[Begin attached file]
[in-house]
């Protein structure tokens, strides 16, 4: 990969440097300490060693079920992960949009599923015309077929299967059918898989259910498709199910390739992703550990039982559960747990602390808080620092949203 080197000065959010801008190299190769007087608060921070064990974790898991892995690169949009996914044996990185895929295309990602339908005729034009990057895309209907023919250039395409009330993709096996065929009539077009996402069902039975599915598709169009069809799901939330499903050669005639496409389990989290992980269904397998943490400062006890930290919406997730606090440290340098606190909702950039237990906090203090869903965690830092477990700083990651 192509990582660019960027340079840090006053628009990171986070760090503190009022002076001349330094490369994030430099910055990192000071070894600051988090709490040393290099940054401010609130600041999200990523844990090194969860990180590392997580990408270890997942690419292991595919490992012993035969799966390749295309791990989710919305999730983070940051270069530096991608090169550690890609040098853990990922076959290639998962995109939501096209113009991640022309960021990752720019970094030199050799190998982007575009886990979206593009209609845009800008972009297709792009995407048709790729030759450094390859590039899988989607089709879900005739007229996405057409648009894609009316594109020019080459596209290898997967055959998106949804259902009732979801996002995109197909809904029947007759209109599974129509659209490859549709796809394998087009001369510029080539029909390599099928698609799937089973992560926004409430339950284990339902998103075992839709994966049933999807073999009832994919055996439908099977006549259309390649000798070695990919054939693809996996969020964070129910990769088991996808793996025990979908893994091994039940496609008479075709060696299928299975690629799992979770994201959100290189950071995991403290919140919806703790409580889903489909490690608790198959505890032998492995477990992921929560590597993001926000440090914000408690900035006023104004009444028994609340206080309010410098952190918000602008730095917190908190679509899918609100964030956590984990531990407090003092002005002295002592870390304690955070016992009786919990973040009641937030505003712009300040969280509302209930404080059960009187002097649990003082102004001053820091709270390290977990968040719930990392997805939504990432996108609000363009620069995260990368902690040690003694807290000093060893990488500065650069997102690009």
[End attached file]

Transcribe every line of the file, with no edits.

[in-house]
């Protein structure tokens, strides 16, 4: 990969440097300490060693079920992960949009599923015309077929299967059918898989259910498709199910390739992703550990039982559960747990602390808080620092949203 080197000065959010801008190299190769007087608060921070064990974790898991892995690169949009996914044996990185895929295309990602339908005729034009990057895309209907023919250039395409009330993709096996065929009539077009996402069902039975599915598709169009069809799901939330499903050669005639496409389990989290992980269904397998943490400062006890930290919406997730606090440290340098606190909702950039237990906090203090869903965690830092477990700083990651 192509990582660019960027340079840090006053628009990171986070760090503190009022002076001349330094490369994030430099910055990192000071070894600051988090709490040393290099940054401010609130600041999200990523844990090194969860990180590392997580990408270890997942690419292991595919490992012993035969799966390749295309791990989710919305999730983070940051270069530096991608090169550690890609040098853990990922076959290639998962995109939501096209113009991640022309960021990752720019970094030199050799190998982007575009886990979206593009209609845009800008972009297709792009995407048709790729030759450094390859590039899988989607089709879900005739007229996405057409648009894609009316594109020019080459596209290898997967055959998106949804259902009732979801996002995109197909809904029947007759209109599974129509659209490859549709796809394998087009001369510029080539029909390599099928698609799937089973992560926004409430339950284990339902998103075992839709994966049933999807073999009832994919055996439908099977006549259309390649000798070695990919054939693809996996969020964070129910990769088991996808793996025990979908893994091994039940496609008479075709060696299928299975690629799992979770994201959100290189950071995991403290919140919806703790409580889903489909490690608790198959505890032998492995477990992921929560590597993001926000440090914000408690900035006023104004009444028994609340206080309010410098952190918000602008730095917190908190679509899918609100964030956590984990531990407090003092002005002295002592870390304690955070016992009786919990973040009641937030505003712009300040969280509302209930404080059960009187002097649990003082102004001053820091709270390290977990968040719930990392997805939504990432996108609000363009620069995260990368902690040690003694807290000093060893990488500065650069997102690009």